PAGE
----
Cambodia’s leading entrepreneurs have gathered to discuss the importance of more collaboration for the success of Cambodia’s tech sector after a recent study tour to one of the world’s leading tech startup centers Israel.
The tour in September was hosted by the Cambodia Israel Chamber of Commerce (CICC) with the support of Khmer Enterprise, a unit under the Ministry of Economy and Finance, and the Israeli Embassy.
The delegation included five days of meetings between Cambodian delegates and their Israeli counterparts in the tech innovation sector to Explore the Israeli tech sector development model and open a door for future bilateral collaborations.
To read more about the study tour to Israel click here.
The delegation had a total of 16 Cambodian delegates representing a wide range of stakeholders from the Cambodian tech sector, and was planned as a platform that aimed to connect actors from the two countries’ sharing dynamic backgrounds, and allow them to meet and potentially access each other’s network, available resources, skills, and technology.
The panel discussion was moderated by Moran Hadad and included:
- Chy Sila (Sabay Digital)
- Vireak Chea (PillTech Solutions)
- Chea Langda (BookMeBus)
- Sam Kosal (Business Cambodia)
- Ty Rady (Khmer 24)
- Khy Tykea (TK Express)
Moran Hadad an Israeli-born social entrepreneur and President of the Cambodia – Israel Chamber of Commerce (CICC) told Cambodia Investment Review after the event that it was paramount the startup community understands the importance of collaboration for the success of the tech sector’s development aspirations.
The Israeli Chamber in Cambodia has as a primary goal to be an active player in supporting the extraordinary development efforts done by the Cambodian private and public sectors.
“Cambodia has many actors doing great things but is lacking the structure that will allow those actors to work in accordance with each other, pushing the wagon in the same direction. The CICC wishes to play a catalyst role, promoting collaborations by actively supporting and promoting the activities of the relevant stakeholders,” Moran said.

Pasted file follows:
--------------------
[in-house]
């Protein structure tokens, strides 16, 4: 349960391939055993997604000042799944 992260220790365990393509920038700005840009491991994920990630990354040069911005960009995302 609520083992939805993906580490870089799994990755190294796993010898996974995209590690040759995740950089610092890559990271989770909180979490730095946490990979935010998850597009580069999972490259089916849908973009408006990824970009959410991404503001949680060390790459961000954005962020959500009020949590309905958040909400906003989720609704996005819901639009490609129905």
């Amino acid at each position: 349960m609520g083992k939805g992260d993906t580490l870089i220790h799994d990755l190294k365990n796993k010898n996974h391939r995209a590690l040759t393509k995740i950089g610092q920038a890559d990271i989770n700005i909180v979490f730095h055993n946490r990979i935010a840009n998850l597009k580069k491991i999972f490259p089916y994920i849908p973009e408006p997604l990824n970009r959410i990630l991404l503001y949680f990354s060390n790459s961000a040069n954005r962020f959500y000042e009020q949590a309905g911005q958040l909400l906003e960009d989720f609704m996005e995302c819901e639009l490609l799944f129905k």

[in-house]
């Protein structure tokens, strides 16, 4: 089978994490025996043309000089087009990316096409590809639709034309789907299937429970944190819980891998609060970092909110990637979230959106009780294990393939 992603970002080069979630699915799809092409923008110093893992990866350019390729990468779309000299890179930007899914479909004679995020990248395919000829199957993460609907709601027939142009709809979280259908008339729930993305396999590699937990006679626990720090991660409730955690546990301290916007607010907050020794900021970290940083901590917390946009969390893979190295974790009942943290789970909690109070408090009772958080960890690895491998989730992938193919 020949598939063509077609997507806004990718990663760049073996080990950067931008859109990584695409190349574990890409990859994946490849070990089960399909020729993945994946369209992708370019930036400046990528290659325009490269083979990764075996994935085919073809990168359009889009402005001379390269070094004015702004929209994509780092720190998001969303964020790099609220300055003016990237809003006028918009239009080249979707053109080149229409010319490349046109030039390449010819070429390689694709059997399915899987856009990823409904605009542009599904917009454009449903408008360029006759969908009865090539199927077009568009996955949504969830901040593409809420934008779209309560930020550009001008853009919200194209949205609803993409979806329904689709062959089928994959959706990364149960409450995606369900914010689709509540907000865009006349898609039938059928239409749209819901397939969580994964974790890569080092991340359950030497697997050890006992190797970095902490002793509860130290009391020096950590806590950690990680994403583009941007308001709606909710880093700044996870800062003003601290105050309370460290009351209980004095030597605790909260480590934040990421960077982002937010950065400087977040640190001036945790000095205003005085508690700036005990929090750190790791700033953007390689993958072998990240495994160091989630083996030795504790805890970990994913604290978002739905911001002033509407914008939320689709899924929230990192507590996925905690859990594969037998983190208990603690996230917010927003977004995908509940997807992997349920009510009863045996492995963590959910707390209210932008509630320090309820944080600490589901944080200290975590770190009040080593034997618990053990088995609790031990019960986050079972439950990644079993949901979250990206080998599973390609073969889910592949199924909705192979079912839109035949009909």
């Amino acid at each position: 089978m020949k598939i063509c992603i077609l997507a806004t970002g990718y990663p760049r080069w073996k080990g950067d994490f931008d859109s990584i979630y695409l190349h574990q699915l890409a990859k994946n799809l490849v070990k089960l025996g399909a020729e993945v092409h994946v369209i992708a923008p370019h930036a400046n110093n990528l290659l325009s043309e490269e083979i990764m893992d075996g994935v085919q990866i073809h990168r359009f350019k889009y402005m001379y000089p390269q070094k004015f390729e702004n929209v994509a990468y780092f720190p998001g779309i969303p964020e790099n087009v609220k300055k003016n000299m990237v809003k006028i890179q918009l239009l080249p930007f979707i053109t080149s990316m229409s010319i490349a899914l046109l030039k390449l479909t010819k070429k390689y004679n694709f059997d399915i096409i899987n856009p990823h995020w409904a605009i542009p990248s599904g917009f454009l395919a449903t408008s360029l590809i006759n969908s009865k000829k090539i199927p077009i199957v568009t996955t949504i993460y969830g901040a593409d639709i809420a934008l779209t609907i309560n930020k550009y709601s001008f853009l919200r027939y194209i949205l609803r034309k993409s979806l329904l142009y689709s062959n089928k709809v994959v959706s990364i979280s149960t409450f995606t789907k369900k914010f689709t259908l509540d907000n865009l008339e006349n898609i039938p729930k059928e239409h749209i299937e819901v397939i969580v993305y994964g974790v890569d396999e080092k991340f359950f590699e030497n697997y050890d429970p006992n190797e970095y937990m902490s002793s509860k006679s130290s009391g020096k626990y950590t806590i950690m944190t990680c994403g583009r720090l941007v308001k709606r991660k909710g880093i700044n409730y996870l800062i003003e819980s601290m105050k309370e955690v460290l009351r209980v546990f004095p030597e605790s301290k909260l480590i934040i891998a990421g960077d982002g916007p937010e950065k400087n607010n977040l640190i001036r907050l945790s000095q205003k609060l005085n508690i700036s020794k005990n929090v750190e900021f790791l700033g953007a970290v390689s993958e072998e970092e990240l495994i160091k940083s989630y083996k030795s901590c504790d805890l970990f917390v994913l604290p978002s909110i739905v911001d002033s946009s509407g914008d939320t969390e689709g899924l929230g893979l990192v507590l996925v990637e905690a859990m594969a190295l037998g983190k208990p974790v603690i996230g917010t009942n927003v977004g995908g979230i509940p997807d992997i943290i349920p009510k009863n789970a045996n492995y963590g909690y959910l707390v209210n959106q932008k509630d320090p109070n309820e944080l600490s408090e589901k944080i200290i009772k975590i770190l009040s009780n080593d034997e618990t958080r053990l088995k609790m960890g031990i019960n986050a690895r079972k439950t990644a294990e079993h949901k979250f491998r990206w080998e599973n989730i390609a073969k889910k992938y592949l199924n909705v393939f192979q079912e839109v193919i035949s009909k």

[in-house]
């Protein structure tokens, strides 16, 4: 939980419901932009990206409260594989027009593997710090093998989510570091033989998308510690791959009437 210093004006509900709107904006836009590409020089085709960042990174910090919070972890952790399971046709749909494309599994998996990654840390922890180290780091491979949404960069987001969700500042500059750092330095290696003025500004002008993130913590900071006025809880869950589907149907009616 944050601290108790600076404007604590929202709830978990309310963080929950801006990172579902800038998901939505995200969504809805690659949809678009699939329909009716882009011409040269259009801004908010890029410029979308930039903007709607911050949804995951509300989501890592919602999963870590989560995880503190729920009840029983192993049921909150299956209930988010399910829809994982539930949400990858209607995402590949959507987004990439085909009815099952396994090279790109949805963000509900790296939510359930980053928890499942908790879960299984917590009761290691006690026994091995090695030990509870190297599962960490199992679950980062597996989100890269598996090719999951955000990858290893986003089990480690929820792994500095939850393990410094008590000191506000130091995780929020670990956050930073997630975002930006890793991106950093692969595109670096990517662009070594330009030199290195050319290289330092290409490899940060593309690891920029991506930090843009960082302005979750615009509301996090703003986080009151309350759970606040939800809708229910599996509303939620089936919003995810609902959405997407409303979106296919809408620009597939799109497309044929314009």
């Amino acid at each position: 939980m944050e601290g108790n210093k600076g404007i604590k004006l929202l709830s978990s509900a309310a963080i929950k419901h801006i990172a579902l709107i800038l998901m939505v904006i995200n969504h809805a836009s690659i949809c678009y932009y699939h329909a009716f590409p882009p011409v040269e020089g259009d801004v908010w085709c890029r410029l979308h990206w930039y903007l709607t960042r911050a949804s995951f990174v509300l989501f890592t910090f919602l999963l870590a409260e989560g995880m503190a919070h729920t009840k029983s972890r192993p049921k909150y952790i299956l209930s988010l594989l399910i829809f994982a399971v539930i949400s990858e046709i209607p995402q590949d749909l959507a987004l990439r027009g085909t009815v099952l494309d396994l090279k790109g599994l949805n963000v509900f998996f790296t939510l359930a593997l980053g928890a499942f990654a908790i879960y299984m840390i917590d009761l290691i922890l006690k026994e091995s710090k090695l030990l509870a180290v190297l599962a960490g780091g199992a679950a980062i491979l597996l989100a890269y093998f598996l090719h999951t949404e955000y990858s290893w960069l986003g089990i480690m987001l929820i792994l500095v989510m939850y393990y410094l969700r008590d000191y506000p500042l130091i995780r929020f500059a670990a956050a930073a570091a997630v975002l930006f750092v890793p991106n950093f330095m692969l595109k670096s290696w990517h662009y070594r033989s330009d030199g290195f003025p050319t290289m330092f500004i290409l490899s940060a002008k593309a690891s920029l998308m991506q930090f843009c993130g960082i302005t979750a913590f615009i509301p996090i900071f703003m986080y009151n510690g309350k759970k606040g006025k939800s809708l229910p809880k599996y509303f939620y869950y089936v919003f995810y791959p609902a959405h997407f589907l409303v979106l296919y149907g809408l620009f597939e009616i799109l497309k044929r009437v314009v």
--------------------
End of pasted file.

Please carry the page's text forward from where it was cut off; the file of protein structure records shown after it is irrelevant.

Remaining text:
“The understanding of the important role failure is playing in success, by the entire spectrum of the sector’s stakeholders, is also a crucial element in the future development of the sector, the capacity to fail fast, embrace the lesson, and go at it again, relentlessly is key,” he added.
According to Moran success as an industry will be measured by the global impact achieved, and not by the failure rate it took to achieve it.
Investors and startups must understand each other
Chea Langda, founder of the online booking system BookMeBus commented that a startup founder in Asia should know that to successfully get one Venture Capital (VC) in the funding round they will need to at least knock the door of at least 50 different relevant VCs and get rejected by at least 49 of them.
“As for an investor investing in seed funding stage startup they should know that their expected return on investment is between 5 and 7 years. Not knowing this, the investor would set high expectations over their investment and turn to be trouble for the investees instead of helping,” Langda said.
“In Cambodia, I think without knowing this practice, both startups and investors tend to never be able to work or grow together I think,” he added.
Vireak Chea sent a message towards Cambodian investors saying that when you invest in early-stage startups you need to focus on the founders, not only providing them with the money, but also networks or assistance to scale up the company.
To read more about PillTech’s hopes on changing pharmacy culture in Cambodia click here.
It takes time to develop a community
Chy Sila founder of the digital news and entertainment group Sabay Digital also reflected on the need to build a stronger and better ecosystem that fits Cambodian startups however added the community had to be practical with its expectations.
“Israel has been building their Startup nation 40 years ago, however clearly we can see there are lots of things can learn from the Israeli startup ecosystem, from the private sectors, academia and the public sectors. We have to learn to accept that there are things to improve in each sector,” Sila said.
Cambodia is continuing its long-term vision of becoming an upper-middle-income country by 2030 and ultimately a high-income country by 2050; implementing the Cambodia Digital Economy and Society Policy Framework 2021-2035.
The framework aims to build a vibrant digital economy and society by laying the foundations to promote digital adoption and transformation in all social actors including the state, citizens, and businesses, to accelerate new economic growth and promote social welfare in the new normal.